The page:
To be honest, my usual answer to this question is “not that much.” I’ve now been tattooed on my chest, neck, both legs and my upper and lower arms, and the pain level was much of a muchness… and really pretty OK. Think of it this way: tattooed people go back again and again and again to have this stuff done to them. How bad can it be?

Aren’t you worried they’ll look ugly when you’re old?
Not in the slightest. I think this is something you worry about pre-tattoo, and then you get your tattoo, and suddenly it’s not important anymore. This question is in the same bracket as “but what if you want to get a good job?” The answer is the same — and mind-blowingly simple — for both. If you’re genuinely worried about either of these, just put your tattoo somewhere where you can cover it up with something — clothing, a watch, a scarf, your hair, whatever. And if you’re still worried about it, maybe you just aint meant to be tattooed.

Getting Violet, my mermaid, inked by the fantabulous Hilary of Electro Ladylux Tattoo of Vancouver, Canada, in summer 2011

How long does it take to heal a tattoo?
Depends on the tattoo. The smaller and simpler it is, the less time, generally… though I know a dude who has a full sleeve and reckons it healed in one day (NB: he’s lying). But all tattoos go through roughly the same stages. Firstly, it’ll be brand new and kinda shiny and sticky and generally feel a bit gross. This is because it is essentially an open wound, hooray! But you should not be afraid to wash it and moisturise it and keep it happy. I kind of think of a new tattoo as like a graze: immediately after it happens, it’s kind of painful and you don’t much like putting clothing over it, because it’s tender. But then within 24 hours it starts to heal a little and that stuff all feels a bit better.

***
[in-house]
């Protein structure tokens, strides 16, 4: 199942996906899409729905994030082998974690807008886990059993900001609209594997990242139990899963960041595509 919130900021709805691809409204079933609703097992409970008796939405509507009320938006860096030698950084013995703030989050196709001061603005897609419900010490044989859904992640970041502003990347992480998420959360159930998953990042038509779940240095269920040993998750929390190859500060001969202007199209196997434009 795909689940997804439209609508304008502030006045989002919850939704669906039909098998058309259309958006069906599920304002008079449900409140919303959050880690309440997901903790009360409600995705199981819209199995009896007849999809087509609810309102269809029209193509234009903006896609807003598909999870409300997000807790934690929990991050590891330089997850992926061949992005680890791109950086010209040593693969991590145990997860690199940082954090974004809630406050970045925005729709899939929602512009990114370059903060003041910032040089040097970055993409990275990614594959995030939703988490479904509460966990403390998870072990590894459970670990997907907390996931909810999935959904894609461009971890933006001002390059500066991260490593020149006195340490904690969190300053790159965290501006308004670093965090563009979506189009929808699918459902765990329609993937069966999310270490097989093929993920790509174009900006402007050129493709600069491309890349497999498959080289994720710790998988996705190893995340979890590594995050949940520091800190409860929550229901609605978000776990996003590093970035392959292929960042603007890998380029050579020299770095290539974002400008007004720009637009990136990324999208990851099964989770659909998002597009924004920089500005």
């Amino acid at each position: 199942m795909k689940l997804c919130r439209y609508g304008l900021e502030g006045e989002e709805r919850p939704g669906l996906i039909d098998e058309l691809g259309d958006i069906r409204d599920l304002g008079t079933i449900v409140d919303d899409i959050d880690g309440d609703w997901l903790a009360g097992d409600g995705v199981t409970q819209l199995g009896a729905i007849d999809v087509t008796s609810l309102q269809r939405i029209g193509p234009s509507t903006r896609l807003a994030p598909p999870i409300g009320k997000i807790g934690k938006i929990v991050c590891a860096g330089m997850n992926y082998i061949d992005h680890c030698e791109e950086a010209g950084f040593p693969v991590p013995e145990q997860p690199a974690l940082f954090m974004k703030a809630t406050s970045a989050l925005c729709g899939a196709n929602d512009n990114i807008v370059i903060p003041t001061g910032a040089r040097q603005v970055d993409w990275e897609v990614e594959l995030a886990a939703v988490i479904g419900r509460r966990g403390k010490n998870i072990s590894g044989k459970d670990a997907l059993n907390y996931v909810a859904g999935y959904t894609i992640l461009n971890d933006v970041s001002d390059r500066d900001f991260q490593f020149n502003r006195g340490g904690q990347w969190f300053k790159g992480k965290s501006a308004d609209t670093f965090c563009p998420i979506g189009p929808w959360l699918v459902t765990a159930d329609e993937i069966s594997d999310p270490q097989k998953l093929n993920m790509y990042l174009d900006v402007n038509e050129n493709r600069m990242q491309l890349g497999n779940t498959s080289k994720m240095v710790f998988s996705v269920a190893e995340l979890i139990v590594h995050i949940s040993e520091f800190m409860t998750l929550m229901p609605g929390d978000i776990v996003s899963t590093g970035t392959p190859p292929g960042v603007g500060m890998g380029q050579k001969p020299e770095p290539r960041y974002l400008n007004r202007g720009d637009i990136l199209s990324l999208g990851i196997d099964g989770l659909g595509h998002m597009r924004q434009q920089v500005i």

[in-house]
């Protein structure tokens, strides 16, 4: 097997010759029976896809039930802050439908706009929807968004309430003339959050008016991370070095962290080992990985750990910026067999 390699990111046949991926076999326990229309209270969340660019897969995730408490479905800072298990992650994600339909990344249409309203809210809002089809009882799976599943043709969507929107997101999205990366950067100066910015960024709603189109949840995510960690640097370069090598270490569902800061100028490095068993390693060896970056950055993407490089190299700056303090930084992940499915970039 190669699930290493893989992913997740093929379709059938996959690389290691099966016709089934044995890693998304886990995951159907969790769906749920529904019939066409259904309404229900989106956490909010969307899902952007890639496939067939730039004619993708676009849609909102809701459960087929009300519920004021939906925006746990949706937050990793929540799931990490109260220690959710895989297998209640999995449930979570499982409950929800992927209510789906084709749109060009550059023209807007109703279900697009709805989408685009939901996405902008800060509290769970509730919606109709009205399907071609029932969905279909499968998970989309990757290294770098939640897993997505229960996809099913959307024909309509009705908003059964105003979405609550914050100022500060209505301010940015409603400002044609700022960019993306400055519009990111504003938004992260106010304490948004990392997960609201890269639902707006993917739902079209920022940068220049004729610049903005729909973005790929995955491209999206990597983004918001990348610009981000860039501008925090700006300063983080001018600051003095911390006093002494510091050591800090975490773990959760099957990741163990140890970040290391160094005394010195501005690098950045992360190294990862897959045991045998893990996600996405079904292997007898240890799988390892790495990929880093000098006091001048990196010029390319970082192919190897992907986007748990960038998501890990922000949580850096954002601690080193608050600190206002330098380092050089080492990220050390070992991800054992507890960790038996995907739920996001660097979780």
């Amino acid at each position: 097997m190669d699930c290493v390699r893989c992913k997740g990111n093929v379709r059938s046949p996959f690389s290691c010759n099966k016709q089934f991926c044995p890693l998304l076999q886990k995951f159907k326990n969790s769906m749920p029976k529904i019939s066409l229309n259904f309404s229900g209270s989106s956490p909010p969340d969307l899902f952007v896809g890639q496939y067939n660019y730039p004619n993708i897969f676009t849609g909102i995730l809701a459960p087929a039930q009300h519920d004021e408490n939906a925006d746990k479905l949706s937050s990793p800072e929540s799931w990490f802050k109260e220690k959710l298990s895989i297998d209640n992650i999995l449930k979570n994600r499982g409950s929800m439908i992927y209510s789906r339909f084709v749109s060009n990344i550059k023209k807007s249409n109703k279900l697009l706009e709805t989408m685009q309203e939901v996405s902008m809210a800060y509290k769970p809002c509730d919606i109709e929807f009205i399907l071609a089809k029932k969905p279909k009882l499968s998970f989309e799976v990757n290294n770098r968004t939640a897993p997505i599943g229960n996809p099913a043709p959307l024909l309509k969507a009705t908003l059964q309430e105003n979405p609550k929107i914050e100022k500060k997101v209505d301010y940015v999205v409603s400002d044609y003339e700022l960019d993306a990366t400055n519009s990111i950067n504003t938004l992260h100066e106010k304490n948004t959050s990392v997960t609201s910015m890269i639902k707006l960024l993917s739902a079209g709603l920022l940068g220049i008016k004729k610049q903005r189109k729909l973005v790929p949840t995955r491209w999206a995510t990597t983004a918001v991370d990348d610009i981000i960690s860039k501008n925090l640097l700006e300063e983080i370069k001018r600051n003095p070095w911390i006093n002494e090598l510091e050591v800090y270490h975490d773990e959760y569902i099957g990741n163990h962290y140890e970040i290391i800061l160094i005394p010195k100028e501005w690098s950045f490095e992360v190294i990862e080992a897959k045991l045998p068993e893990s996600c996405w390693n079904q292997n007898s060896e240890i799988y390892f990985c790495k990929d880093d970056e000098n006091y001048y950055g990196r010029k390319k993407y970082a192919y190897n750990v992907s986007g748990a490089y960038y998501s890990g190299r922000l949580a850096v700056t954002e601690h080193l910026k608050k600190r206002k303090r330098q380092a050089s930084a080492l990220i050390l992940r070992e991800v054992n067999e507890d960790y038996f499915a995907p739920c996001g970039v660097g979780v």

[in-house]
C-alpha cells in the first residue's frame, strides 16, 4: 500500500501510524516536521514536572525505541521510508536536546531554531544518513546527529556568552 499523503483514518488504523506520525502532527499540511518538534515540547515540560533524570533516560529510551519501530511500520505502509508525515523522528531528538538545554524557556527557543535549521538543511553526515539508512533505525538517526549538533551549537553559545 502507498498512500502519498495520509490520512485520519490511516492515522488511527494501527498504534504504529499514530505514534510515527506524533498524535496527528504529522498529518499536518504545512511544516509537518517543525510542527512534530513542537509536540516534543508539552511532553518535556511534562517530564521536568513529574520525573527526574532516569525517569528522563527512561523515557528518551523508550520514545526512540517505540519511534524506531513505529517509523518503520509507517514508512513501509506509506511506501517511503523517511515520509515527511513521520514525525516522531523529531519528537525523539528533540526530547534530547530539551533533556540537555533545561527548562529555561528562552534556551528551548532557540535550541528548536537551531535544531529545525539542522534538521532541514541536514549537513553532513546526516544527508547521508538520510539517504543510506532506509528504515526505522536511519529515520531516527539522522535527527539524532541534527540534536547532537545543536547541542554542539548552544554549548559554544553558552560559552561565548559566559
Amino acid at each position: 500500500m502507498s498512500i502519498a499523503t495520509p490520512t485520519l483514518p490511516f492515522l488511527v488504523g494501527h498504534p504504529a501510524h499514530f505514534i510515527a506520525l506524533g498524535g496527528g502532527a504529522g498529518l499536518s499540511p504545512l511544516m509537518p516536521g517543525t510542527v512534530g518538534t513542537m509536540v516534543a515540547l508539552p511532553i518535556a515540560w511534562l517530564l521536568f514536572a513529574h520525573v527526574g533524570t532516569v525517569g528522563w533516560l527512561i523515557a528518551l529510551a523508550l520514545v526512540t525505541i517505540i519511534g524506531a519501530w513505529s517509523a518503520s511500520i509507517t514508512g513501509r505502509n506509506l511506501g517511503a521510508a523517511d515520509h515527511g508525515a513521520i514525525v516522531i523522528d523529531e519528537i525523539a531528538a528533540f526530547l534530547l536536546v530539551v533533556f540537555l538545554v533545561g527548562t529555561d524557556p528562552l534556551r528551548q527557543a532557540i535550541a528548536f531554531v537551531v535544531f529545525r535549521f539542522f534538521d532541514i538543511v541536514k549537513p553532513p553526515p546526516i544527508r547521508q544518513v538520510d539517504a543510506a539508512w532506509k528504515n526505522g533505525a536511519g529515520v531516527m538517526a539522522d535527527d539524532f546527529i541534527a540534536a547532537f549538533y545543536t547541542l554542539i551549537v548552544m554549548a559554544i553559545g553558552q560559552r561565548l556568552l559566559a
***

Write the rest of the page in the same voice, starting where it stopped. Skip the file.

The next stage is the initial scabbing stage — gross, but necessary. This is the part where you think, ‘whoah, my tattoo’s healing super fast!’, because these big bits of scab seem to be wiping off all over when you put your cream on. Do not be fooled! Next comes the itching stage, probably the worst part of being tattooed. Forget the pain of the needle, and fear the itch! HUGE DEAL: you cannot scratch a tattoo. You cannot peel off a scabby bit. You have got to let it itch and you have got to let the scabs come off in their own time! In the meantime, all you can do is lightly slap the tattoo, which sometimes (sometimes!) alleviates the itch a bit.
Finally, you’ll get additional scabbing, where much smaller, finer bits of ink come off and your tattoo really starts to show through. By this time you’ll probably be fine to touch the tattoo, wash that part of yourself as you normally would in the shower, and even wear abrasive fabric like wool over the tattoo. At this point you should still moisturise, but you’re nearly healed, hooray!
These stages can last days or weeks, by the way. My mermaid took over a month to heal — my little bit of Latin on my right forearm? Only about six days.

My ampersand, inked by the wonderful Jason of Red Hot + Blue Tattoo in 2011.

Doesn’t being tattooed open you up to discrimination?